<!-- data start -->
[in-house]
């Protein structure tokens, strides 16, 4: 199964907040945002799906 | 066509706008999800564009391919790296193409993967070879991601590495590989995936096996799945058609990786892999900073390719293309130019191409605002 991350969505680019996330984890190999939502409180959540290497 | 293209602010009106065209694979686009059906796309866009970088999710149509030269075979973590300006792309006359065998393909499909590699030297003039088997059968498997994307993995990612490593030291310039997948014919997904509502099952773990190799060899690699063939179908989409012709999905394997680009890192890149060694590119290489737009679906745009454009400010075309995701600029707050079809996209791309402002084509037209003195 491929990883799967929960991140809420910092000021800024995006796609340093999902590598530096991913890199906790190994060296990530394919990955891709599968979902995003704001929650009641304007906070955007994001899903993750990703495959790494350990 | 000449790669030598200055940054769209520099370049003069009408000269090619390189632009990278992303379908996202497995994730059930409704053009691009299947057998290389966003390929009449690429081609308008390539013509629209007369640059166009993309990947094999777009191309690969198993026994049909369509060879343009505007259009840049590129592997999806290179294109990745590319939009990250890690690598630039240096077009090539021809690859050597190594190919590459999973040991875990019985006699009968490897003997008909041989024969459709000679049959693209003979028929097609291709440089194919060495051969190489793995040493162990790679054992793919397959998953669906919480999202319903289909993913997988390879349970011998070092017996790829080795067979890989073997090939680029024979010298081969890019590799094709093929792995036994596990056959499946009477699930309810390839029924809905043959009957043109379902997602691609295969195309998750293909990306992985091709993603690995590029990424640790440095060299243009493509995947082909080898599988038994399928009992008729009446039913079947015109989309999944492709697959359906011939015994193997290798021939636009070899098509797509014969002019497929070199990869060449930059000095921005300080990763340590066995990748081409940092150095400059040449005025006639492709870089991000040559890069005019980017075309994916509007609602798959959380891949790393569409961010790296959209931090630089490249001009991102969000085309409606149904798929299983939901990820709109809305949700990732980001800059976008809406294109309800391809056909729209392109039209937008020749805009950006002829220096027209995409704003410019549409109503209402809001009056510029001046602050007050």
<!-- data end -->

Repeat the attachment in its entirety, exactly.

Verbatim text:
[in-house]
């Protein structure tokens, strides 16, 4: 199964907040945002799906 | 066509706008999800564009391919790296193409993967070879991601590495590989995936096996799945058609990786892999900073390719293309130019191409605002 991350969505680019996330984890190999939502409180959540290497 | 293209602010009106065209694979686009059906796309866009970088999710149509030269075979973590300006792309006359065998393909499909590699030297003039088997059968498997994307993995990612490593030291310039997948014919997904509502099952773990190799060899690699063939179908989409012709999905394997680009890192890149060694590119290489737009679906745009454009400010075309995701600029707050079809996209791309402002084509037209003195 491929990883799967929960991140809420910092000021800024995006796609340093999902590598530096991913890199906790190994060296990530394919990955891709599968979902995003704001929650009641304007906070955007994001899903993750990703495959790494350990 | 000449790669030598200055940054769209520099370049003069009408000269090619390189632009990278992303379908996202497995994730059930409704053009691009299947057998290389966003390929009449690429081609308008390539013509629209007369640059166009993309990947094999777009191309690969198993026994049909369509060879343009505007259009840049590129592997999806290179294109990745590319939009990250890690690598630039240096077009090539021809690859050597190594190919590459999973040991875990019985006699009968490897003997008909041989024969459709000679049959693209003979028929097609291709440089194919060495051969190489793995040493162990790679054992793919397959998953669906919480999202319903289909993913997988390879349970011998070092017996790829080795067979890989073997090939680029024979010298081969890019590799094709093929792995036994596990056959499946009477699930309810390839029924809905043959009957043109379902997602691609295969195309998750293909990306992985091709993603690995590029990424640790440095060299243009493509995947082909080898599988038994399928009992008729009446039913079947015109989309999944492709697959359906011939015994193997290798021939636009070899098509797509014969002019497929070199990869060449930059000095921005300080990763340590066995990748081409940092150095400059040449005025006639492709870089991000040559890069005019980017075309994916509007609602798959959380891949790393569409961010790296959209931090630089490249001009991102969000085309409606149904798929299983939901990820709109809305949700990732980001800059976008809406294109309800391809056909729209392109039209937008020749805009950006002829220096027209995409704003410019549409109503209402809001009056510029001046602050007050």